microcontrollers, control systems and flight simulation software are widely available. These many recent developments make it possible to design a fixed- wing platform that can be operated autonomously. This thesis focused on the development of a UAV landing algorithm for use with a simple cost-effective platform that, with some added componentry and modifications, is capable of flying autonomously, locating the runway, and landing safely. The development of affordable and easy to pilot unmannedautonomousvehicles can be enabled by technologies as proven in this thesis. The availability of powerful development and analysis tools such as MATLAB and flight simulators contribute to
equations of motion a series of assumptions are usually made: the vehicle is symmetric, the inertia-matrix is diagonal and invariant and the mass centre of the vehicle coincides with the origin of the body-fixed reference system. There are authors that model the full motion of the vehicle, i.e., with six degrees of freedom, three rotational and three translational, [20–28]. Also a simplified version of this model is quite common; since the lateral and longitudinal motion is determined by the angular position of the vehicle and the total lift forces, only the angular degrees of freedom, [29–35] or the angular motion plus the altitude, [36–38], are considered. Some authors have as well modelled variable configurations, such as a tilt-wingaerial vehicle that is capable of flying in horizontal and vertical modes, [39–41]. Different authors consider more details on the dynamics involved on the quadrotor motion than others; the more simple dynamic model, that can be found in control oriented research, only considers the motion of the vehicle body as a function of the external aerodynamic forces, not considering the gyroscopic or inertial effects, [42–44]. Other authors go one step further by considering the gyroscopic effects acting on the structure [45–47]. However, in order to include all the nonlinearities present in the quadrotors’ motion, the gyroscopic [48–52] and inertial effects  of the rotors need to be considered.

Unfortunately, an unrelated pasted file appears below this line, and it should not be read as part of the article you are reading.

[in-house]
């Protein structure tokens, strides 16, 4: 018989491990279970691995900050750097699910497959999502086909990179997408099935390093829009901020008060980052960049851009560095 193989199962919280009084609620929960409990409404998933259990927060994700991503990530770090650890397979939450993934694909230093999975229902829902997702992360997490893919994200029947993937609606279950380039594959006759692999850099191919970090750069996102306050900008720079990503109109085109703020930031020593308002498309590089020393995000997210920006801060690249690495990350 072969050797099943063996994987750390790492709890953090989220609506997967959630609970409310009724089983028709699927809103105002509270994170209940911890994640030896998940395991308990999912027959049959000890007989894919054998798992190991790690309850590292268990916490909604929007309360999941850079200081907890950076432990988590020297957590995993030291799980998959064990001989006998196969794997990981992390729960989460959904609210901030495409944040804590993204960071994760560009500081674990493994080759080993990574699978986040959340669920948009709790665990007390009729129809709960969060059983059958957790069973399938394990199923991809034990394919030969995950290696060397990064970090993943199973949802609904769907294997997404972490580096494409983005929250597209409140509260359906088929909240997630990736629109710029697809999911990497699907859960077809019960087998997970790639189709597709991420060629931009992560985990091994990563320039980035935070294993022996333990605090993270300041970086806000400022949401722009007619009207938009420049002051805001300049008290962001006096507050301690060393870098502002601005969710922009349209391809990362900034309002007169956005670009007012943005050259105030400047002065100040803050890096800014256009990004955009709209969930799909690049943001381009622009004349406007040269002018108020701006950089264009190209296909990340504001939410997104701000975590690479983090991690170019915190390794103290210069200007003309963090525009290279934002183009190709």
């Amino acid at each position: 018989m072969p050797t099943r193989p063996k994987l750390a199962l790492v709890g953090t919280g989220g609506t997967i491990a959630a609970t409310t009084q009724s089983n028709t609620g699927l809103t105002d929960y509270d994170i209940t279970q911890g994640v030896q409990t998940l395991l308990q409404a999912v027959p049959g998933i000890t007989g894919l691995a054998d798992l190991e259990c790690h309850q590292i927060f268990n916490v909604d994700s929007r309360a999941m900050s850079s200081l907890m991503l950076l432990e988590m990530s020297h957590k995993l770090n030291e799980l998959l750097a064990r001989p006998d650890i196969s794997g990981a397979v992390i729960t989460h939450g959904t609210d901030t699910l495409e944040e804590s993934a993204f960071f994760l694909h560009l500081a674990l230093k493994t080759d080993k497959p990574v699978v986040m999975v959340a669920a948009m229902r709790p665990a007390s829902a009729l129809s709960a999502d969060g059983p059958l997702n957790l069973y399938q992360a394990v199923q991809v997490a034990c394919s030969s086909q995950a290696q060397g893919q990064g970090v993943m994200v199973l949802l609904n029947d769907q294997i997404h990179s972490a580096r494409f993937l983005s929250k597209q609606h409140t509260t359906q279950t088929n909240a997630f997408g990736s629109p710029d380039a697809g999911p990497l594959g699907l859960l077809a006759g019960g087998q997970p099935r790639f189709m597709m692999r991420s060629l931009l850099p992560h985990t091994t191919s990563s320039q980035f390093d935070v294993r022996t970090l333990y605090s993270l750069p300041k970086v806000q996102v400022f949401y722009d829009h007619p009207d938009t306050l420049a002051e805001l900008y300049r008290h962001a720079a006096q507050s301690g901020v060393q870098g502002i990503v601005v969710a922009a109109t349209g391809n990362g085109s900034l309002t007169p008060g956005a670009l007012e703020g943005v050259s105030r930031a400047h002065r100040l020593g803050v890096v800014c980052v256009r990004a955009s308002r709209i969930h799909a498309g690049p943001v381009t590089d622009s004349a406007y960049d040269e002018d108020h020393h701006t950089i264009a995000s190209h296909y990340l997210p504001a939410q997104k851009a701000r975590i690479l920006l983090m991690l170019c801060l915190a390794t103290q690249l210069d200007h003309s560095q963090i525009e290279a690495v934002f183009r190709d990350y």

The aim of the UAV group in the Electronic Systems Laboratory (ESL) at Stellenbosch University is to further UAV research to push the boundaries of unmanned flight. Before that could be accomplished, a foundation of basic flight controllers for fixedwing aircraft had to be laid down. Previous research such as autonomous Take-off and landing (ATOL) [ 11 , 12 ], basic flight control with Waypoint navigation [ 13 ], aerobatic flight [ 18 ] and hover control for vertical Take-off and landing (VTOL) [ 26 ] have succeeded in creating this foundation. This has led to more advanced flight control which include the expansion of the flight envelope of UAVs [ 19 ], allowing the aerodynamic optimisation of airframes by eliminating stability criteria [ 24 ], precision landing [ 25 ] and improving flight safety through stall prevention [ 27 ].